British banks have suffered their first drop in demand for five years as Brexit uncertainty, regulation and market volatility took their toll.
The latest CBI/PwC Financial Services Survey showed the financial services sector had a difficult end to 2018, with just 24% of firms reporting a rise in business volumes in the three months to December, compared with 32% having experienced a decline. The resulting balance of -7 percentage points marks – a reversal from +12 in the previous quarter – is the first contraction in demand since September 2013.
The decline is expected to continue, with 20% of firms predicting a further drop in business volumes over the coming quarter, versus 12% forecasting a rise, a balance of -9. That is the weakest outlook since December 2009.
The report said the pessimistic outlook was in line with “subdued prospects for the wider UK economy”, given weak wage growth and the impact that Brexit uncertainty has had on investment.
“A combination of macroeconomic and Brexit uncertainty, regulatory compliance and global market volatility are taking a toll on the UK’s financial services sector,” the CBI’s chief economist, Rain Newton-Smith, said.
Newton-Smith said the survey results should serve as a warning shot about the UK economy. “Financial services are a bellwether for the wider economy. The persistent weakness in optimism and the deterioration in expectations sound a warning for the outlook,” she said.
The news comes as big US banks are expected to reveal the scale of bankers bonuses as Wall Street lenders report their 2018 full-year earnings.
Citi will be the first to report on Monday, followed by Wells Fargo and JP Morgan on Tuesday, and Bank of America and Goldman Sachs a day later. Morgan Stanley will cap off the week with its own report on Thursday.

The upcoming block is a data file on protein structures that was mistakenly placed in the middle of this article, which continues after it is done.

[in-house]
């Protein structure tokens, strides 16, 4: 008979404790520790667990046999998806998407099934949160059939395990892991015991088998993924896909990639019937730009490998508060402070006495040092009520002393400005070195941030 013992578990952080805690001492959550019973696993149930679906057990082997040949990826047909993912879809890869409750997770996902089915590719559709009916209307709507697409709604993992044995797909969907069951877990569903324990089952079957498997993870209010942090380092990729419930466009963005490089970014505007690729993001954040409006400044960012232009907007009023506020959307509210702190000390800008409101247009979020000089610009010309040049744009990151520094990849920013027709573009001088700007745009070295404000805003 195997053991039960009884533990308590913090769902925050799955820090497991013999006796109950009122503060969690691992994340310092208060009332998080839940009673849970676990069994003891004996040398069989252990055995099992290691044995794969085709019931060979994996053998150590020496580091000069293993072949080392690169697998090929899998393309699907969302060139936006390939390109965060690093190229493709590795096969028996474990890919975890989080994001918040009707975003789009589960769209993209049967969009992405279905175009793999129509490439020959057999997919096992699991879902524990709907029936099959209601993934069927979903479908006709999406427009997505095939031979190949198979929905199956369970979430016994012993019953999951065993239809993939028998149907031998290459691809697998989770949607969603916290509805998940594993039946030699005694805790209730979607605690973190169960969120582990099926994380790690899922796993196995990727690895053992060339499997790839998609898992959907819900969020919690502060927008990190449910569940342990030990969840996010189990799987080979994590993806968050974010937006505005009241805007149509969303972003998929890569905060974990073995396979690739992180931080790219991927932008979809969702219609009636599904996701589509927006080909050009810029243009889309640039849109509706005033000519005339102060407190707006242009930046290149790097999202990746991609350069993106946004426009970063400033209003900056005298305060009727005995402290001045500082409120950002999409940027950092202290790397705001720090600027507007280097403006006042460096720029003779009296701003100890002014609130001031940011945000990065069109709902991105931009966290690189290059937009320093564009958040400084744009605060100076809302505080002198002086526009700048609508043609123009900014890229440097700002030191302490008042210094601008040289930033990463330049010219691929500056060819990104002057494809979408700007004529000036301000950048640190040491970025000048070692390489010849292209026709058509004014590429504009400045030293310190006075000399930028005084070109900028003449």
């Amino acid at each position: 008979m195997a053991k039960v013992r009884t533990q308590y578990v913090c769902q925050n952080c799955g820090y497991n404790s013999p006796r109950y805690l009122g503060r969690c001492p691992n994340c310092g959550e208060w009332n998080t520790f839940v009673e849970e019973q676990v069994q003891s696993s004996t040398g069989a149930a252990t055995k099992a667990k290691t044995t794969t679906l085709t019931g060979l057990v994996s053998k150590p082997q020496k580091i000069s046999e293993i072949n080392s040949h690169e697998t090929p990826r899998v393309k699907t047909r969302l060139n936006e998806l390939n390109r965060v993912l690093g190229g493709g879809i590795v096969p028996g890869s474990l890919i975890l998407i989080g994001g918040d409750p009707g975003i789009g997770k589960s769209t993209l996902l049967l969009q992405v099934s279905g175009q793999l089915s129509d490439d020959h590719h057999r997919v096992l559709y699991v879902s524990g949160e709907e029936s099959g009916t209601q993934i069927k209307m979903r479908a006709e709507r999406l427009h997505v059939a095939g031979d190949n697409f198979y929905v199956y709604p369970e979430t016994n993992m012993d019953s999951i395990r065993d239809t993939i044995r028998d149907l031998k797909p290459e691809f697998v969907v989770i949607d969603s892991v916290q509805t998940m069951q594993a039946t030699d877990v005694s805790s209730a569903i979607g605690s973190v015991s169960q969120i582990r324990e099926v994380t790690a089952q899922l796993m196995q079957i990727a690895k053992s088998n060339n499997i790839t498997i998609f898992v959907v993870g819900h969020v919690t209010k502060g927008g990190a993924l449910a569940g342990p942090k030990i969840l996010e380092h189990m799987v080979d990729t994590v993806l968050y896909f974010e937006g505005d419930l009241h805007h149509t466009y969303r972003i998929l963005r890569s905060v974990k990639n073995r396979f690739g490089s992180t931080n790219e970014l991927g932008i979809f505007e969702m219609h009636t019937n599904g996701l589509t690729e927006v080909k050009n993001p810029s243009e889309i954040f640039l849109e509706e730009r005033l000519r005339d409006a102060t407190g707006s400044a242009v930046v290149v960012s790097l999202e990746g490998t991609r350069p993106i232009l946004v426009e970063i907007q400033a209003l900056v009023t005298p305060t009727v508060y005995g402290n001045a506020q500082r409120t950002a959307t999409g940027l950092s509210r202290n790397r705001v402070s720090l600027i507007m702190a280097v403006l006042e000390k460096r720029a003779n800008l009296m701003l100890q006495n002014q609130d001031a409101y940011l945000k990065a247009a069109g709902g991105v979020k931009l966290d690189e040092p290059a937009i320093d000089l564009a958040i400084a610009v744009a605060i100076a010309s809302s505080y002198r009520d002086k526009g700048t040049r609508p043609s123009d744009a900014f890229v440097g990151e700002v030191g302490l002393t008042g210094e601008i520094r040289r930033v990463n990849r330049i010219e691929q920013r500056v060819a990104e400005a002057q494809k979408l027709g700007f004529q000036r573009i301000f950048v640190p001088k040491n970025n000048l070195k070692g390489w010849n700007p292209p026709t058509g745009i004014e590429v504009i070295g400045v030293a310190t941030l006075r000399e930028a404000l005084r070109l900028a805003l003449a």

While investors will be keeping an eye on revenue and profit figures, staff will be waiting to hear how much they stand to pocket in bonuses. But pay experts say this year’s bonus pools won’t be worth writing home about. “It’s not a year of major increases,” Todd Sirras, a managing director and partner at pay consultancy Semler Brossy, said.
JP Morgan’s total bonus pool is due to rise 3% overall. Within the business, JP Morgan’s investment bankers will benefit from a “mid-single digit” rise in their own incentive pot, according to sources.
It may be nowhere near the levels seen in the lead-up to the financial crisis, when City workers netted near-30% jumps in bonuses year on year.
Some bankers may be in the firing line, however. Morgan Stanley has already started to slash jobs, according to reports. Bank bonus season tends to coincide with job cuts, as firms make swift changes at the start of the new financial year. “If cuts are announced, they usually occur in the first quarter,” Sirras said. “These businesses do move quickly with these initiatives.”